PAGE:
Wednesday, April 7, 2010
Sunday, February 21, 2010
- This is a new home. And more significantly, it's not just a new home: it's a new home sitting on a lot that was, until recently, housing its original 1926 bungalow.
- Hicks is quoted as saying she had intended to "fix" the original house, but "when she discovered how much it would cost to fix what needed to be fixed, including the foundation, the electricity, the plumbing, and the outdated 6-by 12-foot kitchen with three doorways, Hicks decided it made more sense to build a new house -- one that didn't look new."
- The original house was "just under" 2000 square feet; the new home is 3,300 square feet, including the finished basement. The new space does, however, cost only one quarter of what the original did to heat.
- Final quote from the architect: "you should be able to take any style house and make it green."
I tend to be firmly on the side of historic preservation, but at the same time readily acknowledge that not every house can or should be saved. But this article really has me wondering: did the original house REALLY need to be destroyed? Maybe it did; I don't know the extent of what needed to be fixed. And I know it's not fair to start questioning without having all the details. But I'm always wary whenever people start throwing around things like "fixing" a small kitchen. A dangerous foundation or broken plumbing or other serious issues might indeed need fixing, but throw in mention of a small kitchen and my skepticism radar starts going up. Did all of those things really need to be fixed? Was the house in such bad shape that it required demolition? Sometimes houses do, and that's part of a neighborhood's evolution. But it's also true that there's a history of wealthy homeowners out there who want a house that looks old, but they don't really want the older house. They want the big kitchen, the enlarged square footage, and yes, the added energy efficiency and other similar perks. I don't have a problem with that, as long as they're not tearing down existing homes that don't need to be torn down. And by "need" I don't just mean they need to have a kitchen with an island. And if they do unnecessarily tear something down because they want a new house, then they'd better not call label themselves green. (Again, apologies to Jennifer Hicks, as I don't know if this applies to her situation or not.)
This isn't an attack on Jennifer Hicks or her architect; they did a nice job with the house, and it fits in well (although I'd be equally fine with a well-designed modern house, too) and shows that new construction doesn't have to look like a McMansion in Eden Prairie. I would, however, be curious to know just how uninhabitable the previous home was when she bought it. Mostly, I'm tired of reading all of the rah-rah puff pieces on LEED certified buildings and "green" consumerism. Again, not Hicks' fault, but where's the story of the many, many other people who buy existing homes? (rhetorical question: yes, I know, that doesn't make a good story. It's old news.) That's more environmentally friendly than ripping something down and building new, even if the old house was in terrible shape and the new house built to LEED platinum standards. Modern society seems to think that we can all just buy our way into "greenness;" just put up some low-VOC paint, an Energy Star refrigerator, and some bamboo flooring. All of this is great, of course, and new construction should absolutely seek to be as environmentally-friendly as possible. But all this attention on the new stuff distracts from the bigger issues. At risk of looking really grumpy, the article makes me ask: does it really make sense for one person to live in 3,300 square feet of space in the city, for one? (I wouldn't typically bring that up, but it seems a relevant question in the context of an article about a "super-green" project)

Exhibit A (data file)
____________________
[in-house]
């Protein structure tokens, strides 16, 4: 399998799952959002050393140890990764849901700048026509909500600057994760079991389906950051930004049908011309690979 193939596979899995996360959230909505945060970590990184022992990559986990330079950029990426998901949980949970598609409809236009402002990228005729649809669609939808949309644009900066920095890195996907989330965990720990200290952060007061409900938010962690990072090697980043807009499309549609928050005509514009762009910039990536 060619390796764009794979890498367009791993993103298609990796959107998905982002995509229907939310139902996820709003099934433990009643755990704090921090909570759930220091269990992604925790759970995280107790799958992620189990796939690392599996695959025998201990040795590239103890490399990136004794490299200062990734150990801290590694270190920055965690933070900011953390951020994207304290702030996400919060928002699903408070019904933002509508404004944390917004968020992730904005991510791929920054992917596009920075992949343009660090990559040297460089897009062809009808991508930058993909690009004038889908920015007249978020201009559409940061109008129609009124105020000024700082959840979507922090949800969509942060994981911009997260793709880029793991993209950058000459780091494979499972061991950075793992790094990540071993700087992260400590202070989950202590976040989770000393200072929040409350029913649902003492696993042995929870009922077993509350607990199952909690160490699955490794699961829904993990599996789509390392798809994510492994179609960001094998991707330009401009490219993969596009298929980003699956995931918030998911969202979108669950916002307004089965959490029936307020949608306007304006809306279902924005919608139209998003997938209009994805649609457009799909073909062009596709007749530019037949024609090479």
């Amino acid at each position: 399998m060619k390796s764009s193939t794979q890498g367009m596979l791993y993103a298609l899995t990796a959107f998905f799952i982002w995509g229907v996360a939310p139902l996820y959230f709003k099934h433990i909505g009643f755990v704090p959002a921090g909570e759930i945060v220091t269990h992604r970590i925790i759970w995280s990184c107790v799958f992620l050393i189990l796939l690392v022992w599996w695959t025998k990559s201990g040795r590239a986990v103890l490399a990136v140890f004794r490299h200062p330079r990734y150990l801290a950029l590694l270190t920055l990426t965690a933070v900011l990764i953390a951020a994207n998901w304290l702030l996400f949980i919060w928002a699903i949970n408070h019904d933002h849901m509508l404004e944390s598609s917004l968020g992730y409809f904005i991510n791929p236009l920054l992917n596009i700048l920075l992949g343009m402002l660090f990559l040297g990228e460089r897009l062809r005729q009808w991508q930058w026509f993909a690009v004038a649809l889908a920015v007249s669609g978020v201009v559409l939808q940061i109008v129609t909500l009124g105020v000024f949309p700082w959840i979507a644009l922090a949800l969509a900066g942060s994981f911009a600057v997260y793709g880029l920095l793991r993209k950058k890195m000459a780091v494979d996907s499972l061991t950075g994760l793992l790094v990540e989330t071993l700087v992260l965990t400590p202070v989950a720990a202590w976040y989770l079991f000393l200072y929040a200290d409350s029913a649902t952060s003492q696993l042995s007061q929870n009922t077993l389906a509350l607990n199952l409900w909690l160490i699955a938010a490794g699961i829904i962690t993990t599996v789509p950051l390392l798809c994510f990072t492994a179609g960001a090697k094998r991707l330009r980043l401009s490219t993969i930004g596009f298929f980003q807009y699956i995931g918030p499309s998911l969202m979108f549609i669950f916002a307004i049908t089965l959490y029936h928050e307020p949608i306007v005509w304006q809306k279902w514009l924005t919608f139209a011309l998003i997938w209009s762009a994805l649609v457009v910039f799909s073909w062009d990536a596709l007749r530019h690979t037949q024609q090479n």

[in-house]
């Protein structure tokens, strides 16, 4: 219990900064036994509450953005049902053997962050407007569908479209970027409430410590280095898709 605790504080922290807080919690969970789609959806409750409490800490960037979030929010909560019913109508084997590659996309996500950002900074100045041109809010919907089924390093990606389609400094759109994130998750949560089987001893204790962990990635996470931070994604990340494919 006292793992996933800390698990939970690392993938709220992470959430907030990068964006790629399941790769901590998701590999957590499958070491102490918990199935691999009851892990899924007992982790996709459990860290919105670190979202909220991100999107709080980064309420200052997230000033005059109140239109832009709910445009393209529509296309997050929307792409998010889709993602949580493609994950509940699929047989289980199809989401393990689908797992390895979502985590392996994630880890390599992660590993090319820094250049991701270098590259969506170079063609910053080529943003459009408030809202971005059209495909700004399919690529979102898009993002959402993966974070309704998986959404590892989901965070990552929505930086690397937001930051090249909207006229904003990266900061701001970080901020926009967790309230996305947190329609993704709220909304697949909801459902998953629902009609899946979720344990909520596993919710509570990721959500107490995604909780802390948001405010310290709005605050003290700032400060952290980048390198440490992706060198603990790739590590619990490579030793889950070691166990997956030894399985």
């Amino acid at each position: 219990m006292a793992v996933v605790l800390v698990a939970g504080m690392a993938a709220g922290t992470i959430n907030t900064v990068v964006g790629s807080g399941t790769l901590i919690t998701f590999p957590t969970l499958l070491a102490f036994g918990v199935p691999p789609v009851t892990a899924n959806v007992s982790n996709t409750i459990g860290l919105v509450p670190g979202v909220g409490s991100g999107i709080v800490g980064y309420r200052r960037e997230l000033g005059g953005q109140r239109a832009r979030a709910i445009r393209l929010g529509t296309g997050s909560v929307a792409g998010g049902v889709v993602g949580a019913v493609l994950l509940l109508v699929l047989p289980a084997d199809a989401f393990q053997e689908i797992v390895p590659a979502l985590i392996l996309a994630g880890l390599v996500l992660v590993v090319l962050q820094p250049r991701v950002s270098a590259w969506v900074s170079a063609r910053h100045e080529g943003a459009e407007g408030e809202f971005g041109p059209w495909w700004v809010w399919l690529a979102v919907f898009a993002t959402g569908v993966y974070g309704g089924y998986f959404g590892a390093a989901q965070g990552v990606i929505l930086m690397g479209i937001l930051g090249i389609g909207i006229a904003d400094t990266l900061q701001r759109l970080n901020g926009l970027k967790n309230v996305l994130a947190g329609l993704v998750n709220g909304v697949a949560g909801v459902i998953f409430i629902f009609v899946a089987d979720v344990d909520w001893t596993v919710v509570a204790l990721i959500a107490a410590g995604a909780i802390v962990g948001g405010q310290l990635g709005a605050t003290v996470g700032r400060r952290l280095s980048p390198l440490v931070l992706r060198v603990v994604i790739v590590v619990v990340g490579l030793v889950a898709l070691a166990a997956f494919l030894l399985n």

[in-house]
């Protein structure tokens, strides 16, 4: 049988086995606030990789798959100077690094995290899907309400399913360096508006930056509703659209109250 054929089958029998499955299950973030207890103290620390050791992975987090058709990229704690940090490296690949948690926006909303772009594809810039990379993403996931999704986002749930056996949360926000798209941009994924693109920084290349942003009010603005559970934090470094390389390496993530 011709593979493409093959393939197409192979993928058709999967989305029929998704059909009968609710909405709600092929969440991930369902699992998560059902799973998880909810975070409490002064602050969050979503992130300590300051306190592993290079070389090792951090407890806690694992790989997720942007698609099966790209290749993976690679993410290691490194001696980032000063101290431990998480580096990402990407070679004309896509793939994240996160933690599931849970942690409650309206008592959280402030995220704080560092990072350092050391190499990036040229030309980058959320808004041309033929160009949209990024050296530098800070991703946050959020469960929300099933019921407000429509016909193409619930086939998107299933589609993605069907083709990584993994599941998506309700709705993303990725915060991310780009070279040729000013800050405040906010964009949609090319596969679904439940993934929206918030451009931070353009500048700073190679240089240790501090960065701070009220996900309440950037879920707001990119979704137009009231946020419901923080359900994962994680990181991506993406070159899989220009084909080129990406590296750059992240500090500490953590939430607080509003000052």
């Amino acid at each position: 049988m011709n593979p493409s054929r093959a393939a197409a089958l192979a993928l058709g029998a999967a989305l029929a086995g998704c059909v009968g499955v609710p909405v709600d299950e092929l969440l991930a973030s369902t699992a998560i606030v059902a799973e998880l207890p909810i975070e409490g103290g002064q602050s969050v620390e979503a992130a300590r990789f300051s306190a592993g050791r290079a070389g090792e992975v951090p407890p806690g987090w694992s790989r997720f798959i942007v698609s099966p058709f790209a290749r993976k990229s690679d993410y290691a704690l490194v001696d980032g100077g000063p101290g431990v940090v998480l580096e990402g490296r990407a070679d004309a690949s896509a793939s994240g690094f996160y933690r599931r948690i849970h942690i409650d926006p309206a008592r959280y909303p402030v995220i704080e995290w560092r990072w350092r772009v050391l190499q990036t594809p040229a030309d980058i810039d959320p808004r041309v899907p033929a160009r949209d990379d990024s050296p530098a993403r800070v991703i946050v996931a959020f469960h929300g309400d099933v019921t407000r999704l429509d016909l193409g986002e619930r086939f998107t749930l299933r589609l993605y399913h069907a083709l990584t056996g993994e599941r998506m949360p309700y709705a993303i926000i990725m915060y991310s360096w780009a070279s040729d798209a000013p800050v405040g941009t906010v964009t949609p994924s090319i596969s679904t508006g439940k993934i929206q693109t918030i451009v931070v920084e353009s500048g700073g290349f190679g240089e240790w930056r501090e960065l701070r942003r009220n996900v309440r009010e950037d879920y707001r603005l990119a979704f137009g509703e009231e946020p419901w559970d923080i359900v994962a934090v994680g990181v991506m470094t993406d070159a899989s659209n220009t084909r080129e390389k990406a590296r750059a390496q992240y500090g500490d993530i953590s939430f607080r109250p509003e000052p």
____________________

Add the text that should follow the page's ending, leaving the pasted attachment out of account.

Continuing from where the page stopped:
Or, when the architect says "you should be able to take any style house and make it green," I'm really not all that interested in how that works for new construction. That's fine, and someone has to be concerned about it, but the environment would be far worse off if everyone in Minneapolis rushed out to demolish their homes and build new "green" historic-looking homes in their places. It would be nice to see a bit more attention paid to existing houses retrofitted to make them as energy efficient as possible, as well as some debate or guidance over which environmental upgrades to existing properties are worth it (from a green perspective -- both the cash and the environmental kind of green) and which ones aren't. Because really, with the large number of houses already standing -- just take a look at all the empty foreclosures around (although admittedly not by Lake of the Isles) -- it's hard to get really excited about the environmental credentials of someone knocking down something old and putting up something new.